France was dominating Italy regarding cauliflowers. The inflow had been limited, but sufficient to meet the demand. Demand was not particularly strong, so limited the availability did not generally affect the prices. These developed differently: they moved up in Munich and Cologne, which noticeably reduced marketing options.
In Frankfurt, Italian imports increased during the week; since they had a wide range of quality, the pricing was quite difficult there. In Hamburg, supplies from Italy were scarce as a result of heavy rains in the growing areas, yet the French competition did not encounter increased demand and so prices had to be lowered. In Frankfurt and Cologne, Spanish and Belgian batches completed the range with very small quantities.
Imports from overseas were more present. The deliveries from the southern hemisphere, however, usually generated little interest, as customers focused more on European articles.
The offer was more diversified: New additions were Chilean Forelle, Argentine Anjous and South African Flamingos. South Africa prevailed here, with numerous varieties.
South Africa dominated the scene with a wide range. Demand was limited on the one hand due to the holidays, on the other hand it also expanded a little because of the spring weather.
Even if ample supplies were available, the season was clearly coming to an end. Demand was limited. From time to time, blood oranges were hardly available anymore.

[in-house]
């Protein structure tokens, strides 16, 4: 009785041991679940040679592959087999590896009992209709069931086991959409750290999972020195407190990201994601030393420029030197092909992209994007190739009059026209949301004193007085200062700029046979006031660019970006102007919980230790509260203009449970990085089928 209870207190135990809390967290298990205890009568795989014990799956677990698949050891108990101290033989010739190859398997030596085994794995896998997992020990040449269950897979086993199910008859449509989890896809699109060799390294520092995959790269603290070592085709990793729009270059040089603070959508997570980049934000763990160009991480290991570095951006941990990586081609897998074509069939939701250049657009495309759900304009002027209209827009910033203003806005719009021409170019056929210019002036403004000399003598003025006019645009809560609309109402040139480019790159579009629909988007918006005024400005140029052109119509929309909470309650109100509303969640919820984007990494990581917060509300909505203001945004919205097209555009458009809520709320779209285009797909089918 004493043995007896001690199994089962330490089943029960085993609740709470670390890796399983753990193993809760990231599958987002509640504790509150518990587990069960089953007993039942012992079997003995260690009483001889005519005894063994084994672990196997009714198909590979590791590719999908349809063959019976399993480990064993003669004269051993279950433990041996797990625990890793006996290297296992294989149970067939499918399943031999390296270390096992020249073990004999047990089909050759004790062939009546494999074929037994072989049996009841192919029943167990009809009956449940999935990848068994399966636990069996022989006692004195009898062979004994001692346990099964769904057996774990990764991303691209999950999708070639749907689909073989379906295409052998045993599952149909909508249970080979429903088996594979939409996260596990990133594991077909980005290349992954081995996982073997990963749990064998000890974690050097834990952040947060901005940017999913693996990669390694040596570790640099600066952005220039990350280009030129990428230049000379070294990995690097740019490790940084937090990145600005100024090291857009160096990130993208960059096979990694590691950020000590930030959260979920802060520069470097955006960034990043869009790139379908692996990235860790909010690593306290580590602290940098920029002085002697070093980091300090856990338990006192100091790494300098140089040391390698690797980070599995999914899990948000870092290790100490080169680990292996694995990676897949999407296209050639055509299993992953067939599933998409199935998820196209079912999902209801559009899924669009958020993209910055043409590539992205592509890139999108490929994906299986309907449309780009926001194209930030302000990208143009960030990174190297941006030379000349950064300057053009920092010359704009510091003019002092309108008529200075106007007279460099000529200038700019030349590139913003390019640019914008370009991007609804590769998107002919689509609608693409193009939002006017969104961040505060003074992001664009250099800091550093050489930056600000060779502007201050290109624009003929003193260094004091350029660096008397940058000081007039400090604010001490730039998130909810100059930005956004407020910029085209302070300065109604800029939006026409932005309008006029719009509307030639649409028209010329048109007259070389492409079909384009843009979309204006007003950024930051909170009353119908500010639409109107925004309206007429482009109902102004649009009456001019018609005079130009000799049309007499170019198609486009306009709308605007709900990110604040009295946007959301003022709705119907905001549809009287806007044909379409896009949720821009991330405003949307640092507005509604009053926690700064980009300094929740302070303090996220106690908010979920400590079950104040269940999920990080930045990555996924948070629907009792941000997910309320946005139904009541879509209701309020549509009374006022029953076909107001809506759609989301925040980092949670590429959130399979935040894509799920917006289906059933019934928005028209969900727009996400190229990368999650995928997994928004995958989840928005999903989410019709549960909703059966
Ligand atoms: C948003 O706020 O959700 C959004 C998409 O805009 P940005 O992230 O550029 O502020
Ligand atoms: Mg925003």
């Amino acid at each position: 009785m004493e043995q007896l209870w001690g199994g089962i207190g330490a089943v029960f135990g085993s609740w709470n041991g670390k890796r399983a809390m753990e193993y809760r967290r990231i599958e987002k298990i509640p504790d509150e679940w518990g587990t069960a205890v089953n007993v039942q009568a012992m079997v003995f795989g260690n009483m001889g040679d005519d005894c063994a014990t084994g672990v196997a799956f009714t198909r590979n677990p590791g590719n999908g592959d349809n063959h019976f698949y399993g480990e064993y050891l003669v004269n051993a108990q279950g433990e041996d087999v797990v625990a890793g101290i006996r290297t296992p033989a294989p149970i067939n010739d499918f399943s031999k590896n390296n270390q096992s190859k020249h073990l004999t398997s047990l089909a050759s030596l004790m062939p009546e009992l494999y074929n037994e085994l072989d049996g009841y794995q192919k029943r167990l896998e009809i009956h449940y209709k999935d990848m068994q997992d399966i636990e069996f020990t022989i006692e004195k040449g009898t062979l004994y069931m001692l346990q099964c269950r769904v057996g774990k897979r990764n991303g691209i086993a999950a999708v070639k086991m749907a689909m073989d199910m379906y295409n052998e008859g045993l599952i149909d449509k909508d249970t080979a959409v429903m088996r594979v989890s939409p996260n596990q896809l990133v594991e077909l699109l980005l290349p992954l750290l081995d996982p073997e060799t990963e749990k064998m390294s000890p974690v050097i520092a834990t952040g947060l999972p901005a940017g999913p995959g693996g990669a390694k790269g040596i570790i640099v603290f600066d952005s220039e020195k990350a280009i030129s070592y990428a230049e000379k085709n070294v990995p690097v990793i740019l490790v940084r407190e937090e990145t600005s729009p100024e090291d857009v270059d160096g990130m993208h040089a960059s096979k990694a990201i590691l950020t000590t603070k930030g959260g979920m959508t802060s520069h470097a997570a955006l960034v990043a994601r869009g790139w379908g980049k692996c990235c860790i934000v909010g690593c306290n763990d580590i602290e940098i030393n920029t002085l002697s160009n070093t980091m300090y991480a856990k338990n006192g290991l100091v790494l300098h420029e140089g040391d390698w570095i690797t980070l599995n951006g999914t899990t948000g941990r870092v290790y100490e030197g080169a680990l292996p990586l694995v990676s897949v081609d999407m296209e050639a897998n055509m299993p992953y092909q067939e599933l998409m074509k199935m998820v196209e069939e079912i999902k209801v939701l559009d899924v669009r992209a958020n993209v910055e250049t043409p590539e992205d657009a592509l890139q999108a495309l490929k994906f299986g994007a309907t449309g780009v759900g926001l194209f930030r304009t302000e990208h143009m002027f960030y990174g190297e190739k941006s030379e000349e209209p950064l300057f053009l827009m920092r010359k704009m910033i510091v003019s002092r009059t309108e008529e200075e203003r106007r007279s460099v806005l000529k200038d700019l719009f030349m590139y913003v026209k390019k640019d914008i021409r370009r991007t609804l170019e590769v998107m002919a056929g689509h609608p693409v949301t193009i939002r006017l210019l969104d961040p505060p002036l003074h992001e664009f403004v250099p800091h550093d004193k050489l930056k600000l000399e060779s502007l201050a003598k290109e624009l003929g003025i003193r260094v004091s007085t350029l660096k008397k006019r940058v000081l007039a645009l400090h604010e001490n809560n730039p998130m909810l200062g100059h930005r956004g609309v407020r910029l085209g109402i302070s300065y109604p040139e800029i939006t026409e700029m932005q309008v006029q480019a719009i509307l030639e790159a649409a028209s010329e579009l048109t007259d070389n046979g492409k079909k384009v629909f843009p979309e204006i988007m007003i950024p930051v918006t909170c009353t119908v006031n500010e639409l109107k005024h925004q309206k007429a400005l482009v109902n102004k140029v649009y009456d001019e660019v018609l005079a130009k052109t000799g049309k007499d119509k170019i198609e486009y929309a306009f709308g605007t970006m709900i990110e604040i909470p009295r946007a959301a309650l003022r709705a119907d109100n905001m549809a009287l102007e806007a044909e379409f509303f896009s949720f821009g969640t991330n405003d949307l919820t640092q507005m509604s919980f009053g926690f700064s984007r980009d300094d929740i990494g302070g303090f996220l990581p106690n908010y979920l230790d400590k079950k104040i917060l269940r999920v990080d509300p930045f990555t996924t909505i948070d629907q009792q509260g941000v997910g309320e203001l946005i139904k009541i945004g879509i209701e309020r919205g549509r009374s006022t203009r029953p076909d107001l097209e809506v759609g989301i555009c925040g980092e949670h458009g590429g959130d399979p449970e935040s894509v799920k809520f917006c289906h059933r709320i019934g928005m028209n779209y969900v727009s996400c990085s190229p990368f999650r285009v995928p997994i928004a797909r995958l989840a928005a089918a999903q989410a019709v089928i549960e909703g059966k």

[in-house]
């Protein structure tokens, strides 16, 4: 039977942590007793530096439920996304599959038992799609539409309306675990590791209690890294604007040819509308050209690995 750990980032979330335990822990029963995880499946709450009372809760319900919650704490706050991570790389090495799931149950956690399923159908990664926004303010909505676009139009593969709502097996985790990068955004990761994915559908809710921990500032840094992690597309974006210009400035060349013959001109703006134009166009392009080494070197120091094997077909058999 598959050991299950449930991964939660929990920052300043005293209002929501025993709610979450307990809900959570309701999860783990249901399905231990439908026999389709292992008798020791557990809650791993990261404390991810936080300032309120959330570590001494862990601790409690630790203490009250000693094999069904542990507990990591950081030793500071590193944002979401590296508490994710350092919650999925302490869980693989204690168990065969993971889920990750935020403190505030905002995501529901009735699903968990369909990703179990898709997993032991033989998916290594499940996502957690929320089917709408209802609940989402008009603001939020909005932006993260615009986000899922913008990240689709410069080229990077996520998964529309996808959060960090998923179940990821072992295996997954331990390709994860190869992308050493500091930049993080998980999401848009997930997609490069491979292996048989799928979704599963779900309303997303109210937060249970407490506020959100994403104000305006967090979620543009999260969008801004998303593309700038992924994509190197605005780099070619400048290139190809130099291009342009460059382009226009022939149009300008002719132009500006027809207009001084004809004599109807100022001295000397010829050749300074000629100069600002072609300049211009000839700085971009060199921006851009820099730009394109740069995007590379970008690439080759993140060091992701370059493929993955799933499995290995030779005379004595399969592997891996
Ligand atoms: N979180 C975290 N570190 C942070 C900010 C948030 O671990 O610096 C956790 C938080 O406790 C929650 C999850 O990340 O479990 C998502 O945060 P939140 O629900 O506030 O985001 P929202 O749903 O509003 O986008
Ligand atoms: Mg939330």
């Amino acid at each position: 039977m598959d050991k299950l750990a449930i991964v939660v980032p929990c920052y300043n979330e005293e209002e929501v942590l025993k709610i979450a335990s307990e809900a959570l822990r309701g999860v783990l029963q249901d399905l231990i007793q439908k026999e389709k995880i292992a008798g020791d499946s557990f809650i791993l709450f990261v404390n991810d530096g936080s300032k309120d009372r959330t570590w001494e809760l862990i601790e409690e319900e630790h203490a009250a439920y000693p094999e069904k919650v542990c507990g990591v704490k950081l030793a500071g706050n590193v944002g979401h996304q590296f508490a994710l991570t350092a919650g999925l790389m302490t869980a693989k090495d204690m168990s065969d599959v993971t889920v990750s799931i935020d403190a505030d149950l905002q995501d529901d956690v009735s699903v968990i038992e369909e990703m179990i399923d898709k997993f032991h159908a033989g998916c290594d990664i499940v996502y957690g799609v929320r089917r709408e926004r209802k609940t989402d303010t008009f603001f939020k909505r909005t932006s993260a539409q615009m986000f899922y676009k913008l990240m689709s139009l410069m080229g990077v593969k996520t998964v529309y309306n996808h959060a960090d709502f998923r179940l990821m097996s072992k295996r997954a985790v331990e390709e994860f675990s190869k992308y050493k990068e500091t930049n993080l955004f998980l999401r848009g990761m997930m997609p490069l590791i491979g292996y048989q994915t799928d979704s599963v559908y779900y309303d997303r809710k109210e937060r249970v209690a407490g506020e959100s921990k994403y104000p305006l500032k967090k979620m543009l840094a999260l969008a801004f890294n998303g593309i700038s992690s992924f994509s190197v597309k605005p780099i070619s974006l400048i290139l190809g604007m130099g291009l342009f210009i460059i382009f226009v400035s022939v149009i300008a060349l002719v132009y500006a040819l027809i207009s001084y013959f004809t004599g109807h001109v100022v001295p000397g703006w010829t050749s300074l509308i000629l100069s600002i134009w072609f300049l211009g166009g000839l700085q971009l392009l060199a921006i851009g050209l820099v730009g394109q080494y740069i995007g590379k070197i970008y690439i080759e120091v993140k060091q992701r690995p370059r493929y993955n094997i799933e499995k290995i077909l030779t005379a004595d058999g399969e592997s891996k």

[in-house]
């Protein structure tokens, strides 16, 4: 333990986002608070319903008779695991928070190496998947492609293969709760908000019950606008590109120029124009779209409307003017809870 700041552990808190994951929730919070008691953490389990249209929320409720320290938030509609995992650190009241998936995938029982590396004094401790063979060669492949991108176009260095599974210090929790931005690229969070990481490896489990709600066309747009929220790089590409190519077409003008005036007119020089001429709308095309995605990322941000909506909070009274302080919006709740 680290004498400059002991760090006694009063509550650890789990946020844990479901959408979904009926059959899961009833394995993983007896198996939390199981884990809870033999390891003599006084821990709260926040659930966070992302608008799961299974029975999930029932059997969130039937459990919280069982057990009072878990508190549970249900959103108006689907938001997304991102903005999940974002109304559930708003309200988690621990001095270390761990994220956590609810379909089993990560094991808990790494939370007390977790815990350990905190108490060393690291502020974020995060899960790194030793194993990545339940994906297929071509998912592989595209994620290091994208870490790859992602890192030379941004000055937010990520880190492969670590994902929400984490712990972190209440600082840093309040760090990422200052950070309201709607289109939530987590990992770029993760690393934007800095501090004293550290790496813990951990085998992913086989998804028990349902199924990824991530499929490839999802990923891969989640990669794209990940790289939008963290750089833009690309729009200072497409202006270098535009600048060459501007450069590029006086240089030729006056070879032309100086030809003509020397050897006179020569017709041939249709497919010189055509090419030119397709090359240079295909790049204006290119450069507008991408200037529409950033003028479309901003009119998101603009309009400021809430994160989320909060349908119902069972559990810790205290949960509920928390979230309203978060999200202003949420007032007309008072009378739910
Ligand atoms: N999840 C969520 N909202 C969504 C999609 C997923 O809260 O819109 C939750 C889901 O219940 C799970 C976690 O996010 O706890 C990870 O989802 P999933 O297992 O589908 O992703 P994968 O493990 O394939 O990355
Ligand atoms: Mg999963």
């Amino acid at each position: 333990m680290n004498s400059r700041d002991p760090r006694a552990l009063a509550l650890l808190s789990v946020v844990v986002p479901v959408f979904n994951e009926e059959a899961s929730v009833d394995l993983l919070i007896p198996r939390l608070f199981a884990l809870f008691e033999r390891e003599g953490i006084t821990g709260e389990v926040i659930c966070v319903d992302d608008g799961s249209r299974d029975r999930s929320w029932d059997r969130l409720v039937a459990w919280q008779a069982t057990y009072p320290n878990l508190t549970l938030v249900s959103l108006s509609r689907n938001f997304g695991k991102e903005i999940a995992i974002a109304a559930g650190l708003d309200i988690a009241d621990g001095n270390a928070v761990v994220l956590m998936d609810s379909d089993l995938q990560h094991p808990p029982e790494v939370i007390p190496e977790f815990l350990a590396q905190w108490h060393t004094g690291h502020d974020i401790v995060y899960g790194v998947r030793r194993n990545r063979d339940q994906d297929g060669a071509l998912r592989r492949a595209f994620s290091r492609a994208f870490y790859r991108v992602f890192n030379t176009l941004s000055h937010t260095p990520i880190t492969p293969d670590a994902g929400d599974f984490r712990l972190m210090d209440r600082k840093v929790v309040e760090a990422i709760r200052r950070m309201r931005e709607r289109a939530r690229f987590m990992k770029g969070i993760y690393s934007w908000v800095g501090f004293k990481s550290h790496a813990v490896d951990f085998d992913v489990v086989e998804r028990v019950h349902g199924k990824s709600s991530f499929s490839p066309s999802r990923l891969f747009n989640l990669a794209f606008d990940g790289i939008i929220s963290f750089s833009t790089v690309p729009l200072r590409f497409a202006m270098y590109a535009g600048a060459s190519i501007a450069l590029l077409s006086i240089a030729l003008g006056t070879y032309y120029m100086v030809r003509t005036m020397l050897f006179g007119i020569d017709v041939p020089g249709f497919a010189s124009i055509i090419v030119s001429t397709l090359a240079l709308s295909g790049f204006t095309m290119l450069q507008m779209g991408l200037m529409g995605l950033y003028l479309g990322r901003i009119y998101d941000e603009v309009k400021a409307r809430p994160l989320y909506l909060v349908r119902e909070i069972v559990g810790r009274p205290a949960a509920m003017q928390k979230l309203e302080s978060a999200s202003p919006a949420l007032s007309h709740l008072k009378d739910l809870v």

Spanish Primofiori were now unrivalled, as Turkey had left the business. A not very pronounced demand could be satisfied easily.
On the one hand prices fell, despite a manageable supply. On the other hand, ripeners only send in the quantities needed.
Ice lettuce came in exclusively from Spain. Supply was enough to satisfy demand, that was limited locally. The prices showed a mixed picture, as they fell off, but occasionally also went up somewhat.
Shipments of cucumbers from the Netherlands, Belgium and Germany were very abundant; they far exceeded sales possibilities. This meant that marketers could not avoid lowering their prices.
The Netherlands and Belgium shaped the scene. Italian and Spanish supplies were limited. The presence of domestic produce, however, grew. In principle, Morocco only entered the markets with round tomatoes.
Increased Dutch inflows easily filled the gap created by the lack of Spanish products, so that demand could be fullfilled at all times.
German stems formed the basis of a very rich assortment. Demand did not really get going; low temperatures and the holidays sometimes worked against the distributors.